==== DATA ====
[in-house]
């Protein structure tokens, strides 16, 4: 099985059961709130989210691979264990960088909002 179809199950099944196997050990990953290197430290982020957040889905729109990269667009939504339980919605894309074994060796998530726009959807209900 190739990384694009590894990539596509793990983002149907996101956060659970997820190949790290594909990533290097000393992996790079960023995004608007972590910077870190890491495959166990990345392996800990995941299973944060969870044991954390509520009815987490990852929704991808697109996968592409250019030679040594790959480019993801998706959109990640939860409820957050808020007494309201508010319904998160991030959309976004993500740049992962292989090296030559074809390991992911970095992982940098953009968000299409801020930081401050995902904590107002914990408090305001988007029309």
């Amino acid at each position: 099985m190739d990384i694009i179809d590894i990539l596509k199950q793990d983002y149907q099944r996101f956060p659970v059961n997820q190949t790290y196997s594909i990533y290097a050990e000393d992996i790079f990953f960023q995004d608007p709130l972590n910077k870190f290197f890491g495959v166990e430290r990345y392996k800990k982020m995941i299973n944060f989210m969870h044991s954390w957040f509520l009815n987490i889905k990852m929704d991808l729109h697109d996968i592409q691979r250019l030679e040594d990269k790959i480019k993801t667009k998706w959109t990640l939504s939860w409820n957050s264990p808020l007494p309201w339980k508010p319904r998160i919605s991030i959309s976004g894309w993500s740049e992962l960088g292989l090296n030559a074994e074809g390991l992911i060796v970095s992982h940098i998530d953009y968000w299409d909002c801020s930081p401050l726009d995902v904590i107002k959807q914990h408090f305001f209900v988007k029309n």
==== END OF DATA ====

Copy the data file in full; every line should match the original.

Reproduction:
[in-house]
């Protein structure tokens, strides 16, 4: 099985059961709130989210691979264990960088909002 179809199950099944196997050990990953290197430290982020957040889905729109990269667009939504339980919605894309074994060796998530726009959807209900 190739990384694009590894990539596509793990983002149907996101956060659970997820190949790290594909990533290097000393992996790079960023995004608007972590910077870190890491495959166990990345392996800990995941299973944060969870044991954390509520009815987490990852929704991808697109996968592409250019030679040594790959480019993801998706959109990640939860409820957050808020007494309201508010319904998160991030959309976004993500740049992962292989090296030559074809390991992911970095992982940098953009968000299409801020930081401050995902904590107002914990408090305001988007029309």
């Amino acid at each position: 099985m190739d990384i694009i179809d590894i990539l596509k199950q793990d983002y149907q099944r996101f956060p659970v059961n997820q190949t790290y196997s594909i990533y290097a050990e000393d992996i790079f990953f960023q995004d608007p709130l972590n910077k870190f290197f890491g495959v166990e430290r990345y392996k800990k982020m995941i299973n944060f989210m969870h044991s954390w957040f509520l009815n987490i889905k990852m929704d991808l729109h697109d996968i592409q691979r250019l030679e040594d990269k790959i480019k993801t667009k998706w959109t990640l939504s939860w409820n957050s264990p808020l007494p309201w339980k508010p319904r998160i919605s991030i959309s976004g894309w993500s740049e992962l960088g292989l090296n030559a074994e074809g390991l992911i060796v970095s992982h940098i998530d953009y968000w299409d909002c801020s930081p401050l726009d995902v904590i107002k959807q914990h408090f305001f209900v988007k029309n």